3-D Microscopy (Deconvolution and Confocal)

Location: Thomas Building, DE-512
Contact phone: (206) 667-4205
Contact e-mail: imaging@fredhutch.org

Deconvolution and confocal microscopy are optical sectioning techniques for capturing high resolution 2-D or 3-D images of biological specimens. Wide field deconvolution uses conventional widefield microscopy and deconvolution software to remove out of focus blur.

Fluorescently labeled cells imaged with conventional widefield fluorescence microscopy without (left) and with deconvolution (right), showing the effect of deconvolution in removing out of focus haze and improving resolution and contrast.

Effect of Deconvolution
Deconvolution (right) removes out of focus haze and improves resolution and contrast.

This method provides superb results with thin specimens such as bacteria, yeasts, cell monolayers, thin sections, and other samples no more than 10-15 microns thick. Confocal microscopy uses optical techniques to remove out of focus haze and capture high contrast images of in-focus planes. This method is recommended for thicker specimens such as tissue sections, fly embryos, embryonic and adult worms, isolated tissues, cell spheroids, and other specimens. Several confocal technologies are available, including laser scanning confocal microscopy (i.e. conventional confocal), spinning disk, and swept field confocal microscopy.


(for technical details, follow the links to individual microscopes)

GE/Applied Precision Deltavison Elite image restoration (deconvolution) microscope. Specially suited for high resolution 3-D imaging of thin samples (bacteria, yeasts, cell monolayers, some thin sections).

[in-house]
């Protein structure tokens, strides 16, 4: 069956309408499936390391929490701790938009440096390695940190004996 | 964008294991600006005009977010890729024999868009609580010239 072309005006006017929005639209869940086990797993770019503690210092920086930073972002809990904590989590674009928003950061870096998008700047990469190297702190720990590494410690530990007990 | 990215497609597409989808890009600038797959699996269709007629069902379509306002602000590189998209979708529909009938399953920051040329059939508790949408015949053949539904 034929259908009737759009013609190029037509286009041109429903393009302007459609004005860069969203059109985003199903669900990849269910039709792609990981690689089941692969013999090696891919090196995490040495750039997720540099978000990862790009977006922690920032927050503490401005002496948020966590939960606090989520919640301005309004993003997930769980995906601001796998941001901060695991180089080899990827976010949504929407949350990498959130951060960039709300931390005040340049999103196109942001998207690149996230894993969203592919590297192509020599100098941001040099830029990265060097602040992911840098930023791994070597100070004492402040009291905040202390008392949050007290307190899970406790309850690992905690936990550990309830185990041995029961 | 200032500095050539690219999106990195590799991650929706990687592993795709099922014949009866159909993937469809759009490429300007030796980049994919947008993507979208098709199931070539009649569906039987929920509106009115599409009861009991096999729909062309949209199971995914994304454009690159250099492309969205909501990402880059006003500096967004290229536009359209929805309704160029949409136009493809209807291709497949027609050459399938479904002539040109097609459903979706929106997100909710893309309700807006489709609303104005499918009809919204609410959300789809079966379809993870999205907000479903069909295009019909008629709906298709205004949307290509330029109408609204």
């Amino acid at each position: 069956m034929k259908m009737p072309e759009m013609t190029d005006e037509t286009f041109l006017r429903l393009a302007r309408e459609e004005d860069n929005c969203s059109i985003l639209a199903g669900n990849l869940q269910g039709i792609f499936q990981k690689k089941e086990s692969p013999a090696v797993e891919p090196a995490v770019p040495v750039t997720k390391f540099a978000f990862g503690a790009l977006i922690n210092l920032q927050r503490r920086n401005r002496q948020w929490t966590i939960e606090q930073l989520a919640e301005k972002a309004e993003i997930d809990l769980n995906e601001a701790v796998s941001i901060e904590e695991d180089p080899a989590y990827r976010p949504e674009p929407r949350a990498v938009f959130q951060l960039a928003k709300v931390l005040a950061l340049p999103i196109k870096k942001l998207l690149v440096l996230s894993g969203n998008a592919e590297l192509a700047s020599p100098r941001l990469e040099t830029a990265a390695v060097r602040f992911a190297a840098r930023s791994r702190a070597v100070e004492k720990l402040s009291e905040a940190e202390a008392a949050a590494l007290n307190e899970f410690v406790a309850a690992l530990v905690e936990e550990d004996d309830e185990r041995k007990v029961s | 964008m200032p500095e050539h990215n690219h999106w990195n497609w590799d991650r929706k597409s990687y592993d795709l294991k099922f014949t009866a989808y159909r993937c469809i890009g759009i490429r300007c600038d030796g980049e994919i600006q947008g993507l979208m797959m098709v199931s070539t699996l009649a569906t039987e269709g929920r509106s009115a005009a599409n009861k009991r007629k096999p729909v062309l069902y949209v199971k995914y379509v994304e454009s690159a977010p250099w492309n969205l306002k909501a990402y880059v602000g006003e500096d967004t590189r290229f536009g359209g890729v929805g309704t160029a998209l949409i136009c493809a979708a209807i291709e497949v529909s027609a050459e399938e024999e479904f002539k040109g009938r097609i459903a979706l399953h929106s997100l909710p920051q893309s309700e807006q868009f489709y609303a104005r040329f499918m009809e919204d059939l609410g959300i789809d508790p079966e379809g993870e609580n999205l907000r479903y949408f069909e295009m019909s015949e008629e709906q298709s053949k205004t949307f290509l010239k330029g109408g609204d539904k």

Zeiss LSM 780 NLO spectral laser scanning confocal and multi photon microscope. Ideal for the imaging of thick specimens (worm embryos, adult worms, fly embryos, tissue sections, biopsies, cell spheroids, and more).

Perkin Elmer Ultraview spinning disk confocal system. Specially recommended for time lapse experiments with live cells or small model systems (such as worm and fly embryos).

Nikon Ti Live swept field confocal. Primarily used for widefield fluorescence imaging, but can be used in confocal mode. Suitable for imaging CFP/YFP samples.

Scheduling time for instruments, training, and support:

To schedule time on any of our microscopes, or to schedule staff assistance or training, please use iLab. The resource is open to all from 9:00 AM - 5:00 PM, Monday through Friday. After hours access can be granted to experienced users and requires training by the resource's staff. Please contact Scientific Imaging for further details.

Please notify the resource if you need to cancel or change a reservation, so that we can make instruments available to others if needed. Users who are more than one hour late without notice may lose their reservation.

How to access your data:

Data acquired on Scientific Imaging instruments is transferred to the si folder in the user's fred account. If you do not have a fred account, please submit the computing account application form. Once you have obtained a fred account, please contact Scientific Imaging so that we can create an si link for you. External users without access to fred can obtain their data via ftp, or can download to their own data storage device from one of our dedicated computers. Please note that no portable drives are allowed on instrument computers.